CNN International has named Australian journalist John Darren Vause the network's first US based correspondent, it was announced on Tuesday. Vause will report from the United States and file special reports for CNN's international viewers in 212 countries and territories worldwide.

His first assignment is to cover the inauguration of the new US President, George W Bush on 20 January.

Vause joins CNN International from Seven Network Australia, where he was bureau chief for their only US office.


Thank you to the those that turned up for the un announced chat it went ok considering it was a spur of the moment decision to hold it. We will be on for the chatroom Wednesday night. Perhaps we will hold the chat each Wednesday night untill the weather cools down a bit? Not much in the news section today. A bit of Indian news and a bit about Ihugs planned 2 way satellite service. Which they will launch in NZ and Australia

From my Emails & ICQ

Hi Craig,

Your comments were:

Agila 2 146E 3712 H "ESC 1 has started" Sr 3000, Fec 3/4, Vpid 1110 Apid 1211 (this sat difficult to receive in Australia)

I thought it is impossible to receive it in Australia, but you gave my some hope by saying it is difficult. Did you really mean difficult? If it is not possible - what dish size is required to get it?


(Try for the Analog signal of GMA on 3890 H (This frequency is a new one for this service) I don't know if this freq has improved the signal to Australia its usually very weak as the signal dosn't cover Australia properly it should be ok the furthur north you are. As for digital well if you can't get an excellent picture on the analog then it will need a very large good quality dish 5M+ Probably 7.5M or so for digital preferably 10M but like I said the signals better the furthur North you are as the beam dosn't officially cover Australia and NZ)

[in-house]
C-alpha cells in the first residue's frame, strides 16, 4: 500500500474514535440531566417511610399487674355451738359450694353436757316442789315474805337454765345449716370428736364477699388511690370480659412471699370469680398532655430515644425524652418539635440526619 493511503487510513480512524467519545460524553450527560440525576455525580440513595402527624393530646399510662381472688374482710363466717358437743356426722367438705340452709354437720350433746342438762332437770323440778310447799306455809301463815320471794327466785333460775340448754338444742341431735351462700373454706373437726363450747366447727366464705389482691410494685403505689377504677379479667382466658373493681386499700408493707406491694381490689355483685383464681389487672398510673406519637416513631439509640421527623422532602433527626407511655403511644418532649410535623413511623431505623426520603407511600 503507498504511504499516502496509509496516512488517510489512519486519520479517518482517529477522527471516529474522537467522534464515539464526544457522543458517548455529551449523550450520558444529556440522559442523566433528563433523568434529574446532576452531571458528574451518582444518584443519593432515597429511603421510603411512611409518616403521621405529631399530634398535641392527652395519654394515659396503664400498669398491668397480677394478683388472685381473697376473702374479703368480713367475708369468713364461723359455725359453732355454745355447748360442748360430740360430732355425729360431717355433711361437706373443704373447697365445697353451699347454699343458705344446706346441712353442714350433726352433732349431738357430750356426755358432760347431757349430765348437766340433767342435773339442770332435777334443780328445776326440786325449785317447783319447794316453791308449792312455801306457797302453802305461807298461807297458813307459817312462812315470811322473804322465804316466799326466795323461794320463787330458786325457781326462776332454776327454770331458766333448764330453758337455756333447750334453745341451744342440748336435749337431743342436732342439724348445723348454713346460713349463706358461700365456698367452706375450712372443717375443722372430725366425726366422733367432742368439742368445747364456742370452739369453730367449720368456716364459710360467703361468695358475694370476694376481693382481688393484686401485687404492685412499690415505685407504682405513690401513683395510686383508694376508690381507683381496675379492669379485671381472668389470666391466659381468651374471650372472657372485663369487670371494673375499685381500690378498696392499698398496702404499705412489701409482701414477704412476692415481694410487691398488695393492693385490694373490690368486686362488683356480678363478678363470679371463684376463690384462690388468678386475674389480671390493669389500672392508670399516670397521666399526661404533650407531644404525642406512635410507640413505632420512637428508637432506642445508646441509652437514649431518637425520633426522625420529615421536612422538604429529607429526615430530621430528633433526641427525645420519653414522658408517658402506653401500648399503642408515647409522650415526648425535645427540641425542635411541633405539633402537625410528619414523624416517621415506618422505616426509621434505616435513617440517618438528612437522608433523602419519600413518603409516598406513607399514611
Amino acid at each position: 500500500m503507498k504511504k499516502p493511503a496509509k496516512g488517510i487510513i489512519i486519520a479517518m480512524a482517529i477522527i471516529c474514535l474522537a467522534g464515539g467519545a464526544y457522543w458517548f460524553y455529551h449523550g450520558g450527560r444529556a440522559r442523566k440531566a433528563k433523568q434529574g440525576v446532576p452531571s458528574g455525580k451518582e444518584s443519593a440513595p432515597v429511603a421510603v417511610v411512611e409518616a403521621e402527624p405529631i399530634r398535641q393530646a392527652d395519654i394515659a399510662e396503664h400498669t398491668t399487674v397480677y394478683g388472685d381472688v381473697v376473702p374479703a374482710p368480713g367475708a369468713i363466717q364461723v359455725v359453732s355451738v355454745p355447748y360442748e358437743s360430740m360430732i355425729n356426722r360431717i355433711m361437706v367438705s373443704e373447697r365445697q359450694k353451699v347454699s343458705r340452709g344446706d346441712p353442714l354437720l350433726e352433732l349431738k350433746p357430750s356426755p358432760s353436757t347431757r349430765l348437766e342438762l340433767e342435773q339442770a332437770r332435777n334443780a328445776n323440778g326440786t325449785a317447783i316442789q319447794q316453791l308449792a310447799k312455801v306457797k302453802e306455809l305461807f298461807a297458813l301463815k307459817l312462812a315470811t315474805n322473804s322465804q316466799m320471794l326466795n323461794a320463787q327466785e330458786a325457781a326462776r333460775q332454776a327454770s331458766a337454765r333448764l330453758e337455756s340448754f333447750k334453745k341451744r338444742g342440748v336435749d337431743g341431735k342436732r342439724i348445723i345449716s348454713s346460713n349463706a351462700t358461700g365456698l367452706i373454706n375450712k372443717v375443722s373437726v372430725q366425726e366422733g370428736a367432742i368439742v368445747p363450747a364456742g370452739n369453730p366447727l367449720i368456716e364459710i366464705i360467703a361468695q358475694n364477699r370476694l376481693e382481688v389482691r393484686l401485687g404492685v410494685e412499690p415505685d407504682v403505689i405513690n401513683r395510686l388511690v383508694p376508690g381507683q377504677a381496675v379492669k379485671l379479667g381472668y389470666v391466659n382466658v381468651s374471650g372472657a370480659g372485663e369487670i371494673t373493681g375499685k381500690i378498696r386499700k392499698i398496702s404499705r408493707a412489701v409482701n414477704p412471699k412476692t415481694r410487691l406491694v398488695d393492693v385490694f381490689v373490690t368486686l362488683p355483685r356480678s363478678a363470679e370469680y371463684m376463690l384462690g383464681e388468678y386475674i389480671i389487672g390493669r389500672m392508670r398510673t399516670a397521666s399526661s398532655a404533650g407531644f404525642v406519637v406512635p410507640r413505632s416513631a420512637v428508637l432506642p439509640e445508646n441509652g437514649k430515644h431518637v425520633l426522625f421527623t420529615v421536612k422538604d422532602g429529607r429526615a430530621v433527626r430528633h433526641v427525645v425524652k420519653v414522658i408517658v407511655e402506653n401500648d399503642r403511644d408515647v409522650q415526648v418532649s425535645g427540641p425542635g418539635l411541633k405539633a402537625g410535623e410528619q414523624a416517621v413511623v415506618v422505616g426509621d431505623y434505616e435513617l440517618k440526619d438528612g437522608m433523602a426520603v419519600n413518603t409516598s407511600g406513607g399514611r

This also from Mahmoud


I can see that all the TARBS bouquet (all channels in the mux.) in AsiaSat2 Tuesday Afternoon, (3640, H, Symbol Rate 27850) is FTA.

Can someone please re-confirm that.

Mahmoud Hashish

Someone else says its not?? perhaps on then off for a short time.

From the Dish

St1 88E The MMBN package here has changed from Nagravision to Viaaccess encryption the channel lineup has changed also. No channels here are currently FTA. (See ST1 page for details)

Telkom 1 108E 3580H "TURBO TV" Sr 2000 Fec 3/4 (Reports wanted of this one, receiveable in NT and Alice Springs)

(reported as TVRBO probably misspelled Turbo TV thats been seen here before)

Panamsat 2 169E 4148 V "Hong Kong Jockey Club" seen here, Sr 24430 Fec 3/4 with raceing feeds


Ihug hoping to loosen Telecom grip

From http://www.nzherald.co.nz/storydisplay.cfm?storyID=168536&thesection=technology&thesubsection=general

Ihug plans to beef up its satellite-based Ultra broadband internet connection to a two-way wireless service, removing the need for a Telecom telephone line.

The Ultra service now has high speed wireless downloads, but uploads go through a phone line.

If the plan succeeds, the company believes the service will help close the rural "digital divide" and will loosen Telecom's grip on "local loop" telephone lines to New Zealand homes.